Tuesday, February 15, 2011



When I was 14, I fell in love. Oh, it was slow to build, but it was steadfast and true. I met him at camp. He was 20. He was an adonis. Tan, tall, and charismatic. Our senses of humor meshed like strawberries and whipped cream. Tart and frothy. He said he liked how open I was to the experiences of friendship and novelty. I couldn’t articulate my likes, I just knew. We teamed up in sports, on beach days, and the mock Olympics. At the Saturday dances, he stood back in amazement as I displayed what I’d learned from the dancers on the Lloyd Thaxton Show. I think I felt admired for the very first time. We agreed to marry when I was 20, and he was 26.

When camp was over, we wrote letters. In those days it involved pen, paper, storytelling and a stamp. I was the envy of my camp buddies to be his regular correspondent. Even my older sister, who did everything better than I, was a little jealous. He told me that all the guys at his Harvard dorm lined up at his door whenever he got one of my letters. They were all dying to know the further adventures of me. He assumed I had dozens of suitors to choose from, but downplayed his own romantic life. But he told me when he had a cold, when his mustached froze after skiing, his decision to become a teacher. We were confidants.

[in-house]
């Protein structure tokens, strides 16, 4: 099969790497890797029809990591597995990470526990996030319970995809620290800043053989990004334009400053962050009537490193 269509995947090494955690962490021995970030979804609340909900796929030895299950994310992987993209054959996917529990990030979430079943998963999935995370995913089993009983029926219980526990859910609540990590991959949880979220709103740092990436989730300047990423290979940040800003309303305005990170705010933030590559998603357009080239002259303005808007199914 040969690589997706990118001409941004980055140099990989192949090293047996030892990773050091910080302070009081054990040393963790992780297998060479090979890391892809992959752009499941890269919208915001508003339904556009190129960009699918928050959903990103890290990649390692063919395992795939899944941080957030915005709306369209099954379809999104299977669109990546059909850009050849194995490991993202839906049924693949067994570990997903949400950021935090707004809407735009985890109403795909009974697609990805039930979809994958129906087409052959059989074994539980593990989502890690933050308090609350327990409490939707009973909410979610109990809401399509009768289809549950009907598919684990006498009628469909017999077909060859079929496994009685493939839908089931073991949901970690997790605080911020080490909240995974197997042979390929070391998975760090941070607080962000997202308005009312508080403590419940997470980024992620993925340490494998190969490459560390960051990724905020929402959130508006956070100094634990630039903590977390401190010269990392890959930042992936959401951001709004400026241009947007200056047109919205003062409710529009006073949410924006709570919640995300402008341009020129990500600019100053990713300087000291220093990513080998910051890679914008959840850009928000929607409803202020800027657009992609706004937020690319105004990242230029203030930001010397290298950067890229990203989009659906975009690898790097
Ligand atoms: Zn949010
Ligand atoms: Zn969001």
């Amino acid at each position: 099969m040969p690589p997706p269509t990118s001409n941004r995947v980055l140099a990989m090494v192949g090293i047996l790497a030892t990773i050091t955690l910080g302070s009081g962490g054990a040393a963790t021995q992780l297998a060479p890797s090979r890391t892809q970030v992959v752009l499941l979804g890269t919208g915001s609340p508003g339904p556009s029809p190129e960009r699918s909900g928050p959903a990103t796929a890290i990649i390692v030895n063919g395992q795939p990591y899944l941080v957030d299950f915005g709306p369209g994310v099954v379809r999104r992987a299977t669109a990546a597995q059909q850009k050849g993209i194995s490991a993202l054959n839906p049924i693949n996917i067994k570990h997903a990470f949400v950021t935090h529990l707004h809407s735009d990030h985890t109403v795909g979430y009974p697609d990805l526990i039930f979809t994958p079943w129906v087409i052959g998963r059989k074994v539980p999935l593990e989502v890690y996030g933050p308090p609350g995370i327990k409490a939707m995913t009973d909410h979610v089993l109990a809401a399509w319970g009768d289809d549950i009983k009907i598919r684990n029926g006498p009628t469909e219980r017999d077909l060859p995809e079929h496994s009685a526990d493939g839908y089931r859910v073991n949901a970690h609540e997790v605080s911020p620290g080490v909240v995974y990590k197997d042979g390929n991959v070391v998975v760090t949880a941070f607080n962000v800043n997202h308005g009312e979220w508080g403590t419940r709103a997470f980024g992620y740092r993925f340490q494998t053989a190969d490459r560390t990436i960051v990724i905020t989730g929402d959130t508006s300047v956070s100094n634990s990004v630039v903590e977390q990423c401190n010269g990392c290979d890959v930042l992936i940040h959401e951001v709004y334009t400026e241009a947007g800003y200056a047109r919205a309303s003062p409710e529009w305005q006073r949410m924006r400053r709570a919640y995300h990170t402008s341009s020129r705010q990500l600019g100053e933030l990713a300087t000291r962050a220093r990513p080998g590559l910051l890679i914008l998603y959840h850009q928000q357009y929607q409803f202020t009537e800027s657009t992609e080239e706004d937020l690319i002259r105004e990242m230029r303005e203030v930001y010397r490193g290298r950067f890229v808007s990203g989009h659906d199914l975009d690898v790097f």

I lamented as I maneuvered into high school that while of course I didn’t really think I’d marry David, I was sure I’d never find anyone else as perfect and amazing as him. Who could top him? I had plenty of crushes in high school, but I sort of watched the romantic scene from a distance. While outgoing on most fronts, I was shy on that one.

College came, a little more success on the boy front. But a piece of my heart was still heavily invested in David. His letters filled me with an invaluable sense of worth. He took the time to listen, to comment, to admire, to pinpoint my strengths and to pay attention. To an uncertain kid, that meant everything.

The letters dwindled down in the latter years, as I was in college and he was settling into life on the east coast as a high school teacher. I felt certain the kids in his class would be in for some awesome years, as he would encourage them to find their strengths, and discover great new things about their inner lives.

Finally, I got a card which sort of drew my crush to a close. The card announced that on August 1, 1976 (just 21 days shy of my 20th birthday) David would marry his beloved Christine on a cliff in Laguna Beach. Feeling my crush crushed, I slowly released the hold he’d held over me these wonderful 6 years. I sent a card to wish them well, and set my standards accordingly.

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